Commanded by Colonel Christopher Greene, the regiment at the time of the Battle of Rhode Island was as close to a "segregated" unit as it would ever be. Recruited to meet the quota of the Continental Congress for two regiments from the state to augment the Continental line, initial recruitment efforts were concentrated upon enrolling slaves. The regiment, however, was never entirely composed of former slaves or even African-Americans. White men, free blacks, and a few Narragansett Indians were present from the beginning. Over time, the unit resembled most of the Continental forces with a mix of whatever recruits could be found. That the majority of the men in this regiment were African American through most of the war was due to the terms of enlistment for former slaves.
Policy regarding African American military service (particularly that of slaves) from the colonial period through the Revolution shifted from philosophical opposition to practical acceptance in times of need. Between 1775 and 1778 policy changed from formal exclusion of any black man to acceptance of those free men already under arms to active recruitment not only of free black men but slaves. Catalysts for this change were the British offer of freedom in exchange for service and the desperate conditions of the Continental Army.
As General George Washington (at the insistence of both his generals and members of Congress) issued an order barring black enlistment in the Continental Army in November of 1775, Lord Dunmore, the British royal governor of Virginia, issued a proclamation offering freedom in exchange for service to indentured servants and slaves. The promise of freedom was effective and the response swift. Within a month of the offer at least 300 enrolled. Many came hundreds of miles on the strength of a rumor of the proclamation. Washington, fearing that the discharged free blacks from the Continental Army would join the Loyalist forces, urged the reenlistment of the free African American men currently serving in the Army. Others, like Alexander Hamilton and General Nathanael Greene, supported the idea of slave enlistment believing that the promise of freedom in exchange for service would draw recruits and ensure their loyalty. By the winter of 1776, Washington was urging the Continental Congress to enroll free blacks under the new quotas they were setting for the states.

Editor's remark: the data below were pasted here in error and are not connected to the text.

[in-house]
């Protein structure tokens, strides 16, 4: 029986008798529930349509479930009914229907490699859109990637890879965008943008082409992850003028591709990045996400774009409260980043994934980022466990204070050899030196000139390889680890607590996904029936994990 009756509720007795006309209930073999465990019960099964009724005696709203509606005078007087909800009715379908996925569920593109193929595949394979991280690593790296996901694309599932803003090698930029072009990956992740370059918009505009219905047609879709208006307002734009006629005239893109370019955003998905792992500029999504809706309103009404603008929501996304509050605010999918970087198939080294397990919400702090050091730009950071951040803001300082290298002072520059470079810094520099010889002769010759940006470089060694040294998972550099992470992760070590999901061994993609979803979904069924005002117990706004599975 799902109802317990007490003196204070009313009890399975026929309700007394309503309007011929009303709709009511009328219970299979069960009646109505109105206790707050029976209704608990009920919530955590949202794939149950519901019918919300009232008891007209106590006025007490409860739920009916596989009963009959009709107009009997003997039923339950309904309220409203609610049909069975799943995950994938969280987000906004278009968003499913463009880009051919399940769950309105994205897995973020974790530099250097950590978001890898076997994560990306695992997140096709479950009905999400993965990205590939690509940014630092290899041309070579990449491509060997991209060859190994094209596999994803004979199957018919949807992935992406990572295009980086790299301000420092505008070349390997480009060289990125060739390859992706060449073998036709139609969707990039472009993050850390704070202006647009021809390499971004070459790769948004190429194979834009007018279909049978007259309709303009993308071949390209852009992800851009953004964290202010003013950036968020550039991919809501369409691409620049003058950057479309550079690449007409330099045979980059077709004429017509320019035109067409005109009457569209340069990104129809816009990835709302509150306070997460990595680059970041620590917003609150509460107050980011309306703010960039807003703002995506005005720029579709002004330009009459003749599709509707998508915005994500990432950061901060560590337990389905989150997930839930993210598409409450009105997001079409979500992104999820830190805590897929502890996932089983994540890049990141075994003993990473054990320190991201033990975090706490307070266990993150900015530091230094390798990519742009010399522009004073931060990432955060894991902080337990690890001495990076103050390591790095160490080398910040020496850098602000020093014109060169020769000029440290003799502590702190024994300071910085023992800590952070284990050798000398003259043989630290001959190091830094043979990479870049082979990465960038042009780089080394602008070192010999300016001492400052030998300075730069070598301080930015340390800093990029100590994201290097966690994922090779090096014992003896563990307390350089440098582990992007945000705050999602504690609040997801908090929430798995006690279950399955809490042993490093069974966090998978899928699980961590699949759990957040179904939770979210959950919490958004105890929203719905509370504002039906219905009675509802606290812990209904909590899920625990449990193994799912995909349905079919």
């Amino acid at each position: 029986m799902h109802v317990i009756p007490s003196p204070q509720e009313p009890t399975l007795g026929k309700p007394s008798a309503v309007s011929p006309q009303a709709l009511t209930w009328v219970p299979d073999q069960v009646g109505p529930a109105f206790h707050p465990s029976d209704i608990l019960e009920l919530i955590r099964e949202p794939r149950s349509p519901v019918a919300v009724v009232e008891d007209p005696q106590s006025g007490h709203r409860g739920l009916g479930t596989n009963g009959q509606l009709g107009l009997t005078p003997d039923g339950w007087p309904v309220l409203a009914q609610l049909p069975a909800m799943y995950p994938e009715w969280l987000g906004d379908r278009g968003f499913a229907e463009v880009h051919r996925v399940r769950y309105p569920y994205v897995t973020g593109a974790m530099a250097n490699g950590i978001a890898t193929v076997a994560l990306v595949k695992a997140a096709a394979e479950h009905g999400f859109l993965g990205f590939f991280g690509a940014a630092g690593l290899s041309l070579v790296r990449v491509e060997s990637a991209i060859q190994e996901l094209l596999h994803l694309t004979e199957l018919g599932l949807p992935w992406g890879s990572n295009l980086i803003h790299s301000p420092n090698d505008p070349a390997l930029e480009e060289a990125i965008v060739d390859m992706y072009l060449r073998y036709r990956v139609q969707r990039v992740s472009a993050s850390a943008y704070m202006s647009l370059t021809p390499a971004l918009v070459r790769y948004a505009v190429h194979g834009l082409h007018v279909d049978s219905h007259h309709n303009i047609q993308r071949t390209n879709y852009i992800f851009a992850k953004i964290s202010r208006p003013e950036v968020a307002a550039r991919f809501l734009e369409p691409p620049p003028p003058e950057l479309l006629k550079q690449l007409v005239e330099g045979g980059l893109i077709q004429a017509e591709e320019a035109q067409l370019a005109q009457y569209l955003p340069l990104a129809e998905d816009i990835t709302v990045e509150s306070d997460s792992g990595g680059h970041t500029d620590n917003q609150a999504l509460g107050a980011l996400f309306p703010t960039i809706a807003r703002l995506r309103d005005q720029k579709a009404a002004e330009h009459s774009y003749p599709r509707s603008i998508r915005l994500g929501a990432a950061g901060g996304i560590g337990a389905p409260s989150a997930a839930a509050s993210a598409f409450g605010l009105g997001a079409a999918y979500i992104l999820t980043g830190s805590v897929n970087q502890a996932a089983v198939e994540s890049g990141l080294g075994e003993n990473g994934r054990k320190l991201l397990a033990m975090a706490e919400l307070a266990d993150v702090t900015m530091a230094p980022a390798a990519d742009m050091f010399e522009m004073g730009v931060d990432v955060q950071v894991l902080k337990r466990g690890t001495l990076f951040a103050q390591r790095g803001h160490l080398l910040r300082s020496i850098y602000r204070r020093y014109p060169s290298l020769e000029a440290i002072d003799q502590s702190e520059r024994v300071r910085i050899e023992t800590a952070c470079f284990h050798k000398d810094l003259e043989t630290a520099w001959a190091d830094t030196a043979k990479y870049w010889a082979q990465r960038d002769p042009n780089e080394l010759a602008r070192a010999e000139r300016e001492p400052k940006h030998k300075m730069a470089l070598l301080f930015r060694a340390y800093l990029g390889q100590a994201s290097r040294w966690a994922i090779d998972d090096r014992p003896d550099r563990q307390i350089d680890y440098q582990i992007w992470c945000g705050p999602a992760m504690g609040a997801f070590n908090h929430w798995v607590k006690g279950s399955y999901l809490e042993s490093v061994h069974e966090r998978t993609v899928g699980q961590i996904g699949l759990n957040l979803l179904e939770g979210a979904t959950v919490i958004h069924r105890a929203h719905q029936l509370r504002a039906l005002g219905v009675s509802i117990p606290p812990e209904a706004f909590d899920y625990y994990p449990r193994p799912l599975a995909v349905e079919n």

The winter of 1777-1778 saw the Continental Army in winter quarters at Valley Forge, Pennsylvania. Conditions and prospects for the Americans were bleak. The British occupied major cities, including nearby Philadelphia, and supplies and morale were low. States were having problems raising the quotas of men set by the Congress in 1776. Rhode Island, ordered to supply two of the desired eighty-eight battalions, faced its own defense problems with the occupation of the capital at Newport. The economy, largely supported by the slave trade, shipping, and agriculture was close to collapse from blockade and occupation. All available men were involved in the defense of the rest of the state from British advancement. The recruitment of slaves was the only option, in the view of General James Varnum, for raising any Rhode Island men for the Continental line.